Monday, June 7, 2010

When Process Agreements Expedite & When They Congest

I recently got an email from my friend Becca Krantz, asking for my views on a bush-full of thorny questions about how to run effective meetings. While the list is somewhat eclectic, they’re all worthy queries and I’m inspired to offer my responses as a blog series. Here’s what she asked:

1. Setting up meeting space—what are the minimally acceptable standards? [See my May 26 blog on Meeting Architecture]
2. Children in meetings—what's appropriate for the children and what’s appropriate for the adults? How might the answer vary by topic? [See my blog of May 29, Asking Children to Play in Traffic]
3. What considerations should be taken into account when determining how informally or formally to run meetings?
4. What can be done about getting input from and building consensus with people who don't come to meetings?
5. What are the pros and cons of rules in community?
Today I'll respond to the third question, examining the pros and cons of formality in how meetings are run.
First of all, “formal” needs to be defined. In general, this translates into explicit structure, meaning how things are done is clearly spelled out, or routinized. It may also imply lots of structure, though not necessarily. It probably means doing things the same way, with minimal deviation or exceptions. In the extreme, it means that work is not valid, or information or opinions can (even should) be ignored if they don’t come through approved channels in a timely way.
In general, how much a group leans toward structure or formality (or away from it) will tend to reflect where the members fit on the pro-rules/anti-rules spectrum. On the pro-rules end, folks like clear rules and agreements because it allows them to relax. They know where they stand; they know when they've done their fair share; they know when they're out of bounds; expectations are well-defined. Formal structures tend to put people on this end of the seesaw at ease. Conversely, lack of meeting structure makes people of this persuasion edgy, as minimal rules translates into "jungle ball" in their experience, where crafty people can take advantage of process flexibility to manipulate meetings through inappropriate outbursts and off-topic digressions.
On the other end of the polarity, the anti-rules folks view formal agreements as straight jackets that force people into cookie cuter homogeneity, quashing creativity and individual freedom and expression in the name of mindless conformity. The folks on this end are suspicious that the request for increased formality is simply a disguised maneuver to control meetings through parliamentary chicanery. They fear that the heart of the matter will be inaccessible through the barricading complications of structure.
You can see the problem. Since neither end of this spectrum is wrong, the challenge is finding a place somewhere toward the middle where everyone can co-exist. Typically, you'll want enough routine and formal structure that there's no ambiguity about the following:
—How things get added to the agenda.
—What issues are worthy of plenary attention [see my blog of Jan 25, 2008 on Gatekeeping Plenary Agendas].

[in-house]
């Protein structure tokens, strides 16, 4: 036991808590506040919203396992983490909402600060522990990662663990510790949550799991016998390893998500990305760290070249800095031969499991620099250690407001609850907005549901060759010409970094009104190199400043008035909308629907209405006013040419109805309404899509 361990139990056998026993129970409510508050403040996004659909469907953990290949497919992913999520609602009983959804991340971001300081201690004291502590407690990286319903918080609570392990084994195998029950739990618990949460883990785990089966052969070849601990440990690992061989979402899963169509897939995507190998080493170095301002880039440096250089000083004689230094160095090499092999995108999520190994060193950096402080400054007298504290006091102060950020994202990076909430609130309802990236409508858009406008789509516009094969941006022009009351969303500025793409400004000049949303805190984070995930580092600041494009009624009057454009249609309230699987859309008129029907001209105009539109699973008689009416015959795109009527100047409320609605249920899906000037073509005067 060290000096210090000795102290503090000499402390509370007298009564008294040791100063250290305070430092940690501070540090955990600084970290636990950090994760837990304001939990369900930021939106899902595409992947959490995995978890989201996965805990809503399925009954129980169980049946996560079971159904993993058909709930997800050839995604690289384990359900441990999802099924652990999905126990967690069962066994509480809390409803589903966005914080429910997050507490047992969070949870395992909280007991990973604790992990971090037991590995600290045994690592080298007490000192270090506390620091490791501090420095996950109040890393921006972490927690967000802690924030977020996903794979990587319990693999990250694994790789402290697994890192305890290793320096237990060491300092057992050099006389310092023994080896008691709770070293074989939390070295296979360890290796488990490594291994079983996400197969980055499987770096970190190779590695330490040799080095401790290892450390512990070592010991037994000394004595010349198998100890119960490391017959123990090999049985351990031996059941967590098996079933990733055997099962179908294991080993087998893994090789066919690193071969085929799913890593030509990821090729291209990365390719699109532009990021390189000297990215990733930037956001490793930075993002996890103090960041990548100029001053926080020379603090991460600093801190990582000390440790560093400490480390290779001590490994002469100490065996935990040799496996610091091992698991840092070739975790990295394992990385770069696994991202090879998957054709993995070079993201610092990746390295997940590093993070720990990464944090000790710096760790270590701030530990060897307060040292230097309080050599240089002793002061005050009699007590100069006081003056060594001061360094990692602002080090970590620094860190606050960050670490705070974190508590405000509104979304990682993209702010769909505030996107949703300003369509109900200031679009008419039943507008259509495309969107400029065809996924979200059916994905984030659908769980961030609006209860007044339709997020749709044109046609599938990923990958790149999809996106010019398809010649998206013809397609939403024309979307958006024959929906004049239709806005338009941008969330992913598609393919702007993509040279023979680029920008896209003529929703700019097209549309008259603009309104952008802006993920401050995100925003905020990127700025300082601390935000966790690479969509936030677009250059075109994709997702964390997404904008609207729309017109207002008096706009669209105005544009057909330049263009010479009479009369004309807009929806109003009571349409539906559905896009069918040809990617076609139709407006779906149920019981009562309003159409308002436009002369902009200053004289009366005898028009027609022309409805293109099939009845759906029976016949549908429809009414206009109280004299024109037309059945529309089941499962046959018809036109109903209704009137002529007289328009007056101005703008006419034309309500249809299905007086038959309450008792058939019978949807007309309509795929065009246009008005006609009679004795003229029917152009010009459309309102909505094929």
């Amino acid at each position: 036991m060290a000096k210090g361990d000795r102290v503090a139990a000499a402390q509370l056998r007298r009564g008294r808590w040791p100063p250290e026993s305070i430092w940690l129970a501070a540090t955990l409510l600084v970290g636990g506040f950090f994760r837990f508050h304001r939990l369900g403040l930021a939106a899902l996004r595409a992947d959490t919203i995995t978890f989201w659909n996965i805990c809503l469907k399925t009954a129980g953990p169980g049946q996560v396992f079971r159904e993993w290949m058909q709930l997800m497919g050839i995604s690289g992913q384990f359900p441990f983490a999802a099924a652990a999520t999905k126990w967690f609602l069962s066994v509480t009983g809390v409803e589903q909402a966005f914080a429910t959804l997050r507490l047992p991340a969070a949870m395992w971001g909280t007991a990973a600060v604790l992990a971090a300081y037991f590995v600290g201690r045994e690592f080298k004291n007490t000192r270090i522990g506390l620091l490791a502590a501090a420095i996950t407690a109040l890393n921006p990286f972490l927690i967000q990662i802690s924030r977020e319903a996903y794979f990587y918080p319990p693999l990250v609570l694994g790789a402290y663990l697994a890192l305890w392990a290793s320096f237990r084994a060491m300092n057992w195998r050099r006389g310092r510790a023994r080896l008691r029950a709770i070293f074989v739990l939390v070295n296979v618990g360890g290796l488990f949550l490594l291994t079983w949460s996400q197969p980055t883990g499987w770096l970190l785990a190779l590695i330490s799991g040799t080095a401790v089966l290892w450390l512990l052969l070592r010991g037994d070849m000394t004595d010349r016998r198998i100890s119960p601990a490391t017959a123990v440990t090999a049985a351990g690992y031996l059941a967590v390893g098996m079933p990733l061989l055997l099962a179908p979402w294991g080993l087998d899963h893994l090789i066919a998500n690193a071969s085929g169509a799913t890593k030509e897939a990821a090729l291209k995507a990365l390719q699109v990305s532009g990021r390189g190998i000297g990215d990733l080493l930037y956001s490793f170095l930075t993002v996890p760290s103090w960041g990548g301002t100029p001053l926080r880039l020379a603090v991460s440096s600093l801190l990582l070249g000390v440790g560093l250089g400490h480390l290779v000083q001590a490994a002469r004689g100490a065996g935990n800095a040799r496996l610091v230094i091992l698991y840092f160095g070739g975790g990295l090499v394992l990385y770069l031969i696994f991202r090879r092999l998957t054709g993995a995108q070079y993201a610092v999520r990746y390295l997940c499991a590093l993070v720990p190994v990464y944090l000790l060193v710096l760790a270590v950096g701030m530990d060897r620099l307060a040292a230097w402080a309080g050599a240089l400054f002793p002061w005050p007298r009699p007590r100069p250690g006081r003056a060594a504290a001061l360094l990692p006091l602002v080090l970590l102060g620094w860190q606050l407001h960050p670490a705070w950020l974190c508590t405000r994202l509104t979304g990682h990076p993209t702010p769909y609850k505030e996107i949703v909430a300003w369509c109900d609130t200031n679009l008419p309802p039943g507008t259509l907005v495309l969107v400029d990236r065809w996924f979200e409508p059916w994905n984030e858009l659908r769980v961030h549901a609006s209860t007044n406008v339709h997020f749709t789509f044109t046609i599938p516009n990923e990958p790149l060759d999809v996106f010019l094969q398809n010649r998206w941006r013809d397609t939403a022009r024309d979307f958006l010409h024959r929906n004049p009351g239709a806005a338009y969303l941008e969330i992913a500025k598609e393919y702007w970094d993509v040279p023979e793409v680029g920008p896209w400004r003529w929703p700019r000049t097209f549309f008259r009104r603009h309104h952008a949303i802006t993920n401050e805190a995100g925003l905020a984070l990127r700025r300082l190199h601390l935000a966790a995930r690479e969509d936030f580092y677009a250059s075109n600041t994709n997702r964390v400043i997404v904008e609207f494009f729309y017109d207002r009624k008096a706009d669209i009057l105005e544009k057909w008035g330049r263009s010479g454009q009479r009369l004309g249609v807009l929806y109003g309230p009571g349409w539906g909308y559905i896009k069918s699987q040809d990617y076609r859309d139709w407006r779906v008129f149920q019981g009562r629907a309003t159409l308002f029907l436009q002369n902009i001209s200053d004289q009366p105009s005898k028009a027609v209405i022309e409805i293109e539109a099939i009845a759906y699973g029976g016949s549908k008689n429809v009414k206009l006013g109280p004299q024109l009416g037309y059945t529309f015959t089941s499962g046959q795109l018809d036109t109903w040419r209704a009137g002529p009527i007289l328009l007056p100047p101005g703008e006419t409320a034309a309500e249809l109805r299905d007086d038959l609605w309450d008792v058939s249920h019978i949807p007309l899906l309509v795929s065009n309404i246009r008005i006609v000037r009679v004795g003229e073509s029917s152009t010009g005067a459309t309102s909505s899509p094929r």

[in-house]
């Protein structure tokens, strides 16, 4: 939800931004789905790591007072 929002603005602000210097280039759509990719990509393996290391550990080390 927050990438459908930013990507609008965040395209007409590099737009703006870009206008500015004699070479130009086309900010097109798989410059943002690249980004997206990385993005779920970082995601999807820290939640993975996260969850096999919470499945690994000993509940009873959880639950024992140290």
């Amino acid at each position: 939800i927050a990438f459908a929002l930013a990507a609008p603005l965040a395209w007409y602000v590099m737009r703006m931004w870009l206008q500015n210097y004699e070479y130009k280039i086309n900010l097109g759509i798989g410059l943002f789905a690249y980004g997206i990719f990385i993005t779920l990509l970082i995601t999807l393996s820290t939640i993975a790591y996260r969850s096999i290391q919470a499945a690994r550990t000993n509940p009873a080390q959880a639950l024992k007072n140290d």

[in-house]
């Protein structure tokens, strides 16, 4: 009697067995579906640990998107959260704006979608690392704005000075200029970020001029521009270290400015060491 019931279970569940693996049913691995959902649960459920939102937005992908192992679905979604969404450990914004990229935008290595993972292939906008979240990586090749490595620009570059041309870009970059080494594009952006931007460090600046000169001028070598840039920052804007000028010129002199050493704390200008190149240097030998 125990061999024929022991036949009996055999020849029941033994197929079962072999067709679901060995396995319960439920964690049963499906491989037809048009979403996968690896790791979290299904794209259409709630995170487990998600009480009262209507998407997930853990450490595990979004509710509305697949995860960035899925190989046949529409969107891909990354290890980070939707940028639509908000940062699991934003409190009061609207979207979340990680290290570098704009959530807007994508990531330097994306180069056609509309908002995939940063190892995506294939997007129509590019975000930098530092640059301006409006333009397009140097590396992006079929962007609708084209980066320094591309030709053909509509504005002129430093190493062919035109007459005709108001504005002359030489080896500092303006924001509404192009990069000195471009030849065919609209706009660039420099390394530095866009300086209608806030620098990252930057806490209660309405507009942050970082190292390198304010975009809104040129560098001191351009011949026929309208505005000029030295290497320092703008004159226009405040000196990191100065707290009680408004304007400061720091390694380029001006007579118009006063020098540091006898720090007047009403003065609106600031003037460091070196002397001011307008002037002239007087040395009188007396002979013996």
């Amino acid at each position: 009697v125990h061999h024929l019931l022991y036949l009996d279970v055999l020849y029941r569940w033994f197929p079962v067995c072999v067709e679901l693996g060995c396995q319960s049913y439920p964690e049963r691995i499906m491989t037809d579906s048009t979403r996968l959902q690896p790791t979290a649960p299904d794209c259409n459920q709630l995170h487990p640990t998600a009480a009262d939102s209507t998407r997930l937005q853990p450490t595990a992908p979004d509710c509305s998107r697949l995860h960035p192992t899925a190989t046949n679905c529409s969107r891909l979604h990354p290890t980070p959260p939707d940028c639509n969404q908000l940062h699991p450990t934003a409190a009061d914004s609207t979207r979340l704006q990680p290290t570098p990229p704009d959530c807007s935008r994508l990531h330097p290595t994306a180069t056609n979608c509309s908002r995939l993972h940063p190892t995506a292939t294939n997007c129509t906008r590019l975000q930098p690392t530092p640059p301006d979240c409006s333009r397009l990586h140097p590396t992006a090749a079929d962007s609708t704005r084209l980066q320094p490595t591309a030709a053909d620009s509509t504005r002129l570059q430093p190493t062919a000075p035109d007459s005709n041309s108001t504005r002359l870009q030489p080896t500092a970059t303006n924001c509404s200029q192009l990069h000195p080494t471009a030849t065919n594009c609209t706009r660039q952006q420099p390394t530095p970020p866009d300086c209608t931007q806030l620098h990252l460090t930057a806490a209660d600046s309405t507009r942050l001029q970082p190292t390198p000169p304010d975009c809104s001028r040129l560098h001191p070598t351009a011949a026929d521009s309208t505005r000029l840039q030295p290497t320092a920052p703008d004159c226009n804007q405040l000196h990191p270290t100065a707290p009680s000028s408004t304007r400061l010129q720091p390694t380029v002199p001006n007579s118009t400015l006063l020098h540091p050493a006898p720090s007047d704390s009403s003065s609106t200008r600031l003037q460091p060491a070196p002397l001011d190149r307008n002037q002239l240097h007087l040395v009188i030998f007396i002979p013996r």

—What comprises a concise presentation.
—What kind of behavior is expected from members in meetings.
—What kinds of contributions are appropriate at various stages in the consideration of a topic.—What permission is there for offering emotional input on topics.—How will the group work with conflict that emerges in meetings?
—When a binding decision has been made.
—What you expect minutes to cover.
When all is said and done, the crucial question is whether the group made a good decision that everyone understands and can abide by; it is not crucial how the group got there. Process agreements are meant to help make the journey from issue to solution easier, and if they don't meet that standard I'd be suspicious of how well the group is being served by the structures in place.
Of particular note is the degree of clarity that exists around the authority of the facilitator to run a meeting. While flexibility can be a good thing, ambiguity here can be especially expensive in that most facilitators will drift toward passivity in challenging moments if there is a lack of clarity about what license they have to step in to guide tender moments.
High Tension Lines
Finally, I want to offer a word of caution about the context in which the request for increased (or decreased) formality arises in the group. If it's in response to the observation that trust has degraded in the group, and tensions have increased, proceed carefully! While there is a tendency for the pro-rules people to see additional structure as an aid in bringing behavior into conformity (and holding people accountable for deviations from acceptable process), this same request will tend to be seen by folks on the other end of the spectrum as a platform for punishment (rather than a request for clarity).
My advice is to address the tensions first, and try as hard as you can to get everyone feeling better connected, before you talk about making adjustments in the formality of your meeting structure. At the end of the day, trust is built through actions, not through rules (or their lack).

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